Boris Johnson has insisted that he wanted Britons to enjoy Christmas as ‘normally as possible’. Pictured: A reveller uses a plastic bag to shelter under in Leeds as stormy weather hit the city
The Joint Committee on Vaccination and Immunisation (JCVI) said that all adults should become eligible for boosters three months after their second dose — bringing down the wait time from six months.
But the booking service for the jabs is yet to be updated and adults who received their jab three months ago could be forced to wait until December 13 to organise their third dose.
Ministers set a target of dishing out 500,000 doses a day to reach its January goal, but if capacity is not ramped up until mid-December this will not be achieved until February 8 at the current pace of the rollout.
Experts are hopeful No10’s ‘booster programme on steroids’ will help prevent Britain’s rising Omicron infections translating into severe disease, hospitalisations and deaths.
UK Health Security Agency (UKHSA) figures show 127 people died with the virus today, down 3.1 per cent on last Saturday’s total of 131.
But 42,848 new infections were recorded in the country over the last 24 hours, up 8.3 per cent on the 39,567 recorded last week.
And the UKHSA said a further 26 cases of the Omicron variant have been reported across the UK, with 25 of these in England, meaning the total number of confirmed cases of the variant in Britain now stands at 160.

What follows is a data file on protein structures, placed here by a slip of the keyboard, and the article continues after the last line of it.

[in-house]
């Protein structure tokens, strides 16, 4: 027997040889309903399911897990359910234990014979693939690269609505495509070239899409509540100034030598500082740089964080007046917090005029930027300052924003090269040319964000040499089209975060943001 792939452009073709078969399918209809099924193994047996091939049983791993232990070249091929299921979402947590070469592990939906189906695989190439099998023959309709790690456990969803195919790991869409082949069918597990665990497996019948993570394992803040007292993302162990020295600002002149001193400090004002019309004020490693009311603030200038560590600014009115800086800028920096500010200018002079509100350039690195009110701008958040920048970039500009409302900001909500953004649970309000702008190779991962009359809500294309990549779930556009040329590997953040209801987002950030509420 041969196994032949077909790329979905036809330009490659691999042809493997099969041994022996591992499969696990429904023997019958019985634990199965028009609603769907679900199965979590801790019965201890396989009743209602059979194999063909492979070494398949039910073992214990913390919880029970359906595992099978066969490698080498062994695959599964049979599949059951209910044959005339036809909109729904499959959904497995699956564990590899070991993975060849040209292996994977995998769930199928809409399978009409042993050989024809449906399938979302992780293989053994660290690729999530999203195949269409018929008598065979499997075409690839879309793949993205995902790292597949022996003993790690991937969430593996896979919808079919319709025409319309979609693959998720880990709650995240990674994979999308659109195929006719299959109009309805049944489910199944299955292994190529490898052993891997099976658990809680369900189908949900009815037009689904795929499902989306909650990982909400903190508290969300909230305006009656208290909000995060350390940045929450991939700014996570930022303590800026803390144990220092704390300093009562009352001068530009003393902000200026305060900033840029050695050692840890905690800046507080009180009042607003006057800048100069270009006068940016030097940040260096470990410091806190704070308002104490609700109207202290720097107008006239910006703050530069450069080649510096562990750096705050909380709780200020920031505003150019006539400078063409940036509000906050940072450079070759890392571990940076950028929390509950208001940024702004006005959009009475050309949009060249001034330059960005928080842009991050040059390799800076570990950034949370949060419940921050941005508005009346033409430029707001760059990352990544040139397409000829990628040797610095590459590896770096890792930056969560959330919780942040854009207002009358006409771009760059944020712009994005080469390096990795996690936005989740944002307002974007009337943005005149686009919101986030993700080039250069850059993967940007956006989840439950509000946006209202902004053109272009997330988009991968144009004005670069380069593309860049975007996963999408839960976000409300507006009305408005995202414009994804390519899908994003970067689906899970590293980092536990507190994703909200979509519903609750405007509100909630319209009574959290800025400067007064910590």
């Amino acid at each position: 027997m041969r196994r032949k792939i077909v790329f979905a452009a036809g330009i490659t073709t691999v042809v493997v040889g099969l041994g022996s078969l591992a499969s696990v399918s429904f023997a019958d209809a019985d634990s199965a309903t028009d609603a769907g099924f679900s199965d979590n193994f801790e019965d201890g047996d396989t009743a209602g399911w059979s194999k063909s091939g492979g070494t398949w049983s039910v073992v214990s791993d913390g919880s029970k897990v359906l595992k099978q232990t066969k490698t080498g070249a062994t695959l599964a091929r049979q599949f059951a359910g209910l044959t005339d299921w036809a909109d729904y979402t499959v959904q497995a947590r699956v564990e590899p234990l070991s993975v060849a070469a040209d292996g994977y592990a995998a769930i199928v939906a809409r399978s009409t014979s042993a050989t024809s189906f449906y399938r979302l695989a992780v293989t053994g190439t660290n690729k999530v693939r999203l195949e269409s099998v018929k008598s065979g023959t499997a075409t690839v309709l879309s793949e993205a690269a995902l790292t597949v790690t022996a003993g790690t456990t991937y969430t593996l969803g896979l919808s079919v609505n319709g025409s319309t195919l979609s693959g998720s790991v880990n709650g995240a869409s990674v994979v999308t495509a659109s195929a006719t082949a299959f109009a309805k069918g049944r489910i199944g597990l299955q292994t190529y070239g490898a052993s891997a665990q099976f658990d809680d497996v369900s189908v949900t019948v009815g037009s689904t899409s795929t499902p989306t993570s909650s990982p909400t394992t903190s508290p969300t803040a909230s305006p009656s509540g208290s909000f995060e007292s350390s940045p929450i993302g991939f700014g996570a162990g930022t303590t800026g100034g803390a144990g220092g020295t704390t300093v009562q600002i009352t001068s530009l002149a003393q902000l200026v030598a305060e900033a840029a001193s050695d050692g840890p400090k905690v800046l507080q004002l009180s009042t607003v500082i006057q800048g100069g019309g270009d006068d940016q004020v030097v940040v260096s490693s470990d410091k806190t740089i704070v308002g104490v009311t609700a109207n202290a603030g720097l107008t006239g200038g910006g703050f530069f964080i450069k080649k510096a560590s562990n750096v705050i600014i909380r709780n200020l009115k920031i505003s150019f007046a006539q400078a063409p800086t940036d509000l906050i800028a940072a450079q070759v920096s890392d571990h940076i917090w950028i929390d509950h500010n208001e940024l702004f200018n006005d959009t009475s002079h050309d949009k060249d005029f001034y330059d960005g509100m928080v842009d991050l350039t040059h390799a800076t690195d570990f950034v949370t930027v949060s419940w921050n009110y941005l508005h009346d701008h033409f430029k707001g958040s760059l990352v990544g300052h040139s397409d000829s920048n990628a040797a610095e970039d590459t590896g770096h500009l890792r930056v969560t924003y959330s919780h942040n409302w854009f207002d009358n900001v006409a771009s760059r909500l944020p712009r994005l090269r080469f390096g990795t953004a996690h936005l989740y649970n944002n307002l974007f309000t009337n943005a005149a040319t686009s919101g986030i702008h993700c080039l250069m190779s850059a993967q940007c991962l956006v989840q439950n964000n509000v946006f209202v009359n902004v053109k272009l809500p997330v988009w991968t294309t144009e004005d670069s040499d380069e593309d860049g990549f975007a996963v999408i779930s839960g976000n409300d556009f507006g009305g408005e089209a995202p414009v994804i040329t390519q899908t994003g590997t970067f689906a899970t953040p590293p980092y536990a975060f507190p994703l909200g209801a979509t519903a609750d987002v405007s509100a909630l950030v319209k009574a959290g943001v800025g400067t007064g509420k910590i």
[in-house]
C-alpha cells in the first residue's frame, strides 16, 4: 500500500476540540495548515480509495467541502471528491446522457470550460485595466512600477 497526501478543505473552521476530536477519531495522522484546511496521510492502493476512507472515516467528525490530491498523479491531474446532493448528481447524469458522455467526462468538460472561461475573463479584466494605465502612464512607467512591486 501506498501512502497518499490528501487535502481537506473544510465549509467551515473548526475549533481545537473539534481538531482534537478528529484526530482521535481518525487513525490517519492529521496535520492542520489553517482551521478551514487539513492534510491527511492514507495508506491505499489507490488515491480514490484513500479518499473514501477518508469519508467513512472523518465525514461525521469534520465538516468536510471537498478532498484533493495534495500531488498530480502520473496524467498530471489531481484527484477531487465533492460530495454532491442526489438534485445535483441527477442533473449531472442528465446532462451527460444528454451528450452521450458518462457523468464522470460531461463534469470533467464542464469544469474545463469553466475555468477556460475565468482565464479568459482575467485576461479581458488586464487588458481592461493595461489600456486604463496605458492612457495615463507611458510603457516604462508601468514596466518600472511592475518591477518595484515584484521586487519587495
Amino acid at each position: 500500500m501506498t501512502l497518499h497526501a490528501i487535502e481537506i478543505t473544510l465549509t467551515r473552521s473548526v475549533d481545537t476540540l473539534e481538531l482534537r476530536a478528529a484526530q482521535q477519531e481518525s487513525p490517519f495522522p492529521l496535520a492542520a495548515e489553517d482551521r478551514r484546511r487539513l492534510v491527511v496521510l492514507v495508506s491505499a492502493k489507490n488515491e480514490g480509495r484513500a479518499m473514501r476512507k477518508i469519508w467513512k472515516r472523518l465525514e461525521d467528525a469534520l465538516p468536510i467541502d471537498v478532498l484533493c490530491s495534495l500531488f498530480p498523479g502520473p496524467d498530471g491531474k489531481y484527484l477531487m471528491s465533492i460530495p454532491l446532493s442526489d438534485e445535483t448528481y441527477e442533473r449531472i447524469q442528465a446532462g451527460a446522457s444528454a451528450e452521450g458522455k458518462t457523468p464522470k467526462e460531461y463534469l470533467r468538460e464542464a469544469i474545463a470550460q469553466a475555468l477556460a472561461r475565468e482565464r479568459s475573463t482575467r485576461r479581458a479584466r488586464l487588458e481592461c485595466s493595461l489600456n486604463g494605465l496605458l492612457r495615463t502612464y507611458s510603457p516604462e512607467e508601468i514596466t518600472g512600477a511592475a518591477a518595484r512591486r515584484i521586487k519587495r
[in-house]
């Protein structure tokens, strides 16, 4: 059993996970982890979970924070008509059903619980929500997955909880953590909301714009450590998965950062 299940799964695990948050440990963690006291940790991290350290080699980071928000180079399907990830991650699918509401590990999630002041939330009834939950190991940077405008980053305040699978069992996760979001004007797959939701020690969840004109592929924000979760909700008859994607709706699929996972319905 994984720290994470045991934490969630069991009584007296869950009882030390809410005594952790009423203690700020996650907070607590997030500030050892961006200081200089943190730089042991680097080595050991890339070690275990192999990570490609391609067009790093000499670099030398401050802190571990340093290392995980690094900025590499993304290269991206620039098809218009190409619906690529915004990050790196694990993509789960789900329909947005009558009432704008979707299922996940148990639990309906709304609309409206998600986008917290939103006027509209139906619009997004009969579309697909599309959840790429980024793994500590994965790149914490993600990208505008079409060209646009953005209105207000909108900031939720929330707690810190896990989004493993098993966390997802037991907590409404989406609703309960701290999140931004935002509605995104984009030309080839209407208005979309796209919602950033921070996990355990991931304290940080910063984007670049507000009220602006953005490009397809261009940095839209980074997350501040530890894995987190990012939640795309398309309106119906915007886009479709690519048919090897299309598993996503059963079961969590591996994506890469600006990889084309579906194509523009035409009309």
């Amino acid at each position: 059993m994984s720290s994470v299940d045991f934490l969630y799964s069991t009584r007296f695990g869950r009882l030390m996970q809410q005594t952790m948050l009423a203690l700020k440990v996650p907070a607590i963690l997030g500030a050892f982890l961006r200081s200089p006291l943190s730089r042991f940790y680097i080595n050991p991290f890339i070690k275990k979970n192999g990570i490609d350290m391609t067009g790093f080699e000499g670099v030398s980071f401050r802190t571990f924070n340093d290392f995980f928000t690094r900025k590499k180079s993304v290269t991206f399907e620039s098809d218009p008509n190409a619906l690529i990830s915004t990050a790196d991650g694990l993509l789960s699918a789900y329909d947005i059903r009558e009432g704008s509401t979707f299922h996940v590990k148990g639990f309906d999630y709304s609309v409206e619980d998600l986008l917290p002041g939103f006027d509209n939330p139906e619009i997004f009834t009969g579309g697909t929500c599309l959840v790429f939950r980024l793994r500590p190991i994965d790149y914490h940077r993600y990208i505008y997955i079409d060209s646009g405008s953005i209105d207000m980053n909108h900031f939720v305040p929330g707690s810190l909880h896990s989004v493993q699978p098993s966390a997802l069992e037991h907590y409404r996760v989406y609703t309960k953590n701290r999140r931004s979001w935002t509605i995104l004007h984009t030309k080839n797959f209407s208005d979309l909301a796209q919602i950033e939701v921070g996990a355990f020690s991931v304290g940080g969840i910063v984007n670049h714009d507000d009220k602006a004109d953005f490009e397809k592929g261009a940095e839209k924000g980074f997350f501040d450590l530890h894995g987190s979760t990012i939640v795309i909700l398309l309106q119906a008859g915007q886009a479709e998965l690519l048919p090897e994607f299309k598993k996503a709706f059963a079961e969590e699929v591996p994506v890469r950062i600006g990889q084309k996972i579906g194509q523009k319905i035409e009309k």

It is the fourth day in a row cases have risen across Britain, with officials discovering 75 new cases of the Omicron variant in England yesterday.
The stormy weather in Leeds did not deter revellers from heading out on mass to get into the Christmas spirit on Saturday
Boozy Britons in Birmingham appeared to be in excellent spirits on Saturday night, as they enjoyed their evening without restrictions as the Omicron variant continues to rise in the UK
Several lads and ladies wore skimpy outfits and T-Shirts despite the freezing temperatures and strong winds in Leeds on Saturday
Official data shows that the proportion of positive Covid tests with a mutation synonymous with the highly-evolved strain is on the rise. Like Alpha, or the ‘Kent variant’, Omicron has a specific alteration which means it can be detected through PCR tests without the need for genomic sequencing. The proportion of positive tests in England with this so-called S-gene dropout has risen from 0.1 per cent in the past week to 0.3 per cent, the equivalent of one in 330. Scientists said the increase in S-gene dropouts suggests there could be hundreds of Omicron cases that are flying under the radar currently
On another day of coronavirus chaos:
- Campaigners blasted ‘blatant age discrimination’ as health checks for over-75s are cancelled to free up resources for the booster programme;
- No10’s scientists called for the introduction of vaccine passports and work-from-home guidance to counter the spread of the super-mutant Omicron variant;
- Ireland announced harsh new Covid restrictions in a bid to halt the variant after ‘very stark’ warnings from health chiefs;
- Government mades U-turn on pre-departure Covid tests for travellers, as all arrivals in UK now have to take PCR or lateral flow tests;